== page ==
Police wouldn’t be able to discern teacher from attacker? A weak and naive assertion, easily addressed with training and procedures. Police are trained and expected to identify and evaluate the threat presented by anyone they may use force against.

If a teacher is willing to undertake a training course comparable to the measly 80 hours received by law enforcement, there is no reason to deny them the right and ability to protect themselves and our children. There is a very high probability they could make a big difference.

posted by: Christopher Schaefer on September 11, 2018  4:21pm

In January 2013, Pres. Obama issued executive orders directing fed. agencies to improve knowledge of the causes of firearm violence & what might help prevent it. One of these orders directed the Centers for Disease Control and Prevention (CDC), along with other federal agencies, to begin identifying the most pressing problems in firearm violence research.  This committee studied the issue of DEFENSIVE Gun Use and reported:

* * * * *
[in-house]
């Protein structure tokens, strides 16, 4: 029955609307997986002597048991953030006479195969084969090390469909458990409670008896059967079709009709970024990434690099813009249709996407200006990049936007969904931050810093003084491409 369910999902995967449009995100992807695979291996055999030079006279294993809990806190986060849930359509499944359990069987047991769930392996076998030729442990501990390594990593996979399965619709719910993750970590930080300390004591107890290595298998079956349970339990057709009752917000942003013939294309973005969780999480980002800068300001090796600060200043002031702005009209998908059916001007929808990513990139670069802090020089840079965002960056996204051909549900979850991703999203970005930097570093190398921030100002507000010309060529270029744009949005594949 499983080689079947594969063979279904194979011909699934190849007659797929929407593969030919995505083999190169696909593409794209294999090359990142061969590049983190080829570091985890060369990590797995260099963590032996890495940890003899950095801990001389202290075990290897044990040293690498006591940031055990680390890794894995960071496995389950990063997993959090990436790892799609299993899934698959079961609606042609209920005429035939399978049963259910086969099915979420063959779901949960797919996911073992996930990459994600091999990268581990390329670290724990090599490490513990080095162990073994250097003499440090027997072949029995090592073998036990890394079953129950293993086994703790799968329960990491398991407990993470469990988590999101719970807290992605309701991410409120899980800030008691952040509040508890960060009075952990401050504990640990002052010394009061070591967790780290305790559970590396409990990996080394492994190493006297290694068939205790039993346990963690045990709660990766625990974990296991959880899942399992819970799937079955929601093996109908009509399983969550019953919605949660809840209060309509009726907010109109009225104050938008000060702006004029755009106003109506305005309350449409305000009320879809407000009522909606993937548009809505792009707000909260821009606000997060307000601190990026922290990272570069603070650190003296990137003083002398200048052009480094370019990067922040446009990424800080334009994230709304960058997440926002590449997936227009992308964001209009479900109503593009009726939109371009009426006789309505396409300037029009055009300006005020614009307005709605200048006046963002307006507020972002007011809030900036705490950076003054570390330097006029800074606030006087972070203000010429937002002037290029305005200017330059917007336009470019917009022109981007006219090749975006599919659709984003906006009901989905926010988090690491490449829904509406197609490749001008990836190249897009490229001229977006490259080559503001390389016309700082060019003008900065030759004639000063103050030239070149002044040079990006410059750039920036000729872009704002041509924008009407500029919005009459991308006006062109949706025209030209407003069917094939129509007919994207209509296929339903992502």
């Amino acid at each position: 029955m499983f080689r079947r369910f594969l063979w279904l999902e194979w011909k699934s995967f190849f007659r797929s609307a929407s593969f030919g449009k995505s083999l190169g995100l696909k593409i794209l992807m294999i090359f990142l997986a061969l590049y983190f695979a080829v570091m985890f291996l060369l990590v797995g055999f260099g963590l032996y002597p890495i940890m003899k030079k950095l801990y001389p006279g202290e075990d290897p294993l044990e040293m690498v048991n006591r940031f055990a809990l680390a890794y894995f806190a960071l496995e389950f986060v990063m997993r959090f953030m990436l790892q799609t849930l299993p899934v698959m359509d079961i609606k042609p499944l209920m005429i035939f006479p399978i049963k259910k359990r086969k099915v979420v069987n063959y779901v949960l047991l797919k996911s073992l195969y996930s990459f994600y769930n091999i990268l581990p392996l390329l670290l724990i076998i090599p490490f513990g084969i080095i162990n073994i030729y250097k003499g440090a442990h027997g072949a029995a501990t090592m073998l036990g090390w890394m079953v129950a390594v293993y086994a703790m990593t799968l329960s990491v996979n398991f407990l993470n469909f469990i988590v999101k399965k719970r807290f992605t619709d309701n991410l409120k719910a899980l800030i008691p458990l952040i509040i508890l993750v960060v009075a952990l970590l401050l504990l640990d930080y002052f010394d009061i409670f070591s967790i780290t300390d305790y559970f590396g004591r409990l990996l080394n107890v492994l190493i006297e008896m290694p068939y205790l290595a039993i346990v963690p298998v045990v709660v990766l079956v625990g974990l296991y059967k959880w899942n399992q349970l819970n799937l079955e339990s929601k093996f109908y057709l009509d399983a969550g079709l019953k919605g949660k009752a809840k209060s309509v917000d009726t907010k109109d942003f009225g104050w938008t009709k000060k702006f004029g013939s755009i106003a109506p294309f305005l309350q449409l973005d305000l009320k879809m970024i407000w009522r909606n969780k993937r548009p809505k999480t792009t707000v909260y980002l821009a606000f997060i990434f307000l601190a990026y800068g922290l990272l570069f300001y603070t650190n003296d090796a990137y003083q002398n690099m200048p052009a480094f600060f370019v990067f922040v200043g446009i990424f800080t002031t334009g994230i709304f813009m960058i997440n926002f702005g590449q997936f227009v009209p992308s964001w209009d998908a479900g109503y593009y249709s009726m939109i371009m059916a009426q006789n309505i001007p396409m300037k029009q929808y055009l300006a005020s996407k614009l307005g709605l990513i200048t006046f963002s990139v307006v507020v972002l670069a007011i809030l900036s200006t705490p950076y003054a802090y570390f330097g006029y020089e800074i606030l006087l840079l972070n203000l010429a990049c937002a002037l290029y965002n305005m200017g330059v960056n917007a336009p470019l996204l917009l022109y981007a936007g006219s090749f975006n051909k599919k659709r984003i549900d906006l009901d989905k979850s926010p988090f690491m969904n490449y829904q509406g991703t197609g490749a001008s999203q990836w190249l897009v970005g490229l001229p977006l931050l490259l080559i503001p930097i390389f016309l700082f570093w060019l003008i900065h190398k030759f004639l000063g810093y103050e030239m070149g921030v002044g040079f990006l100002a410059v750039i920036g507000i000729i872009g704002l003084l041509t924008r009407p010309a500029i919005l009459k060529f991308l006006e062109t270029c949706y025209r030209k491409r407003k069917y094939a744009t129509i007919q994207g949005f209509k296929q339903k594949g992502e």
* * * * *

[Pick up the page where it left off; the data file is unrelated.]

•  “Defensive use of guns by crime victims is a common occurrence, although the exact number remains disputed….”
•  “Almost all national survey estimates indicate that defensive gun uses by victims are at least as common as offensive uses by criminals, with estimates of annual uses ranging from about 500,000 to more than 3 million….”
•  “Studies that directly assessed the effect of actual defensive uses of guns (i.e., incidents in which a gun was ‘used’ by the crime victim, in the sense of attacking or threatening an offender) have found Consistently LOWER Injury rates among gun-using crime Victims, compared with victims who used other self-protective strategies….” (excerpts from ‘Priorities for Research to Reduce the Threat of Firearm-Related Violence’, emphases mine:  https://www.nap.edu/catalog/18319/priorities-for-research-to-reduce-the-threat-of-firearm-related-violence  )

posted by: JCFremont on September 12, 2018  11:21am

Face it. The majority of school mass shootings happen in suburban campus type schools where as inner city shootings are more “personal” one on one shootings. If I where Madison or Westport I’d be more concerned than at Hillhouse or Cross.

posted by: Paul53 on September 12, 2018  11:48am

Secretary DeVos IS NOT requiring the purchase of firearms.  She is proposing a change to ALLOW school boards and local government the OPTION to purchase firearms.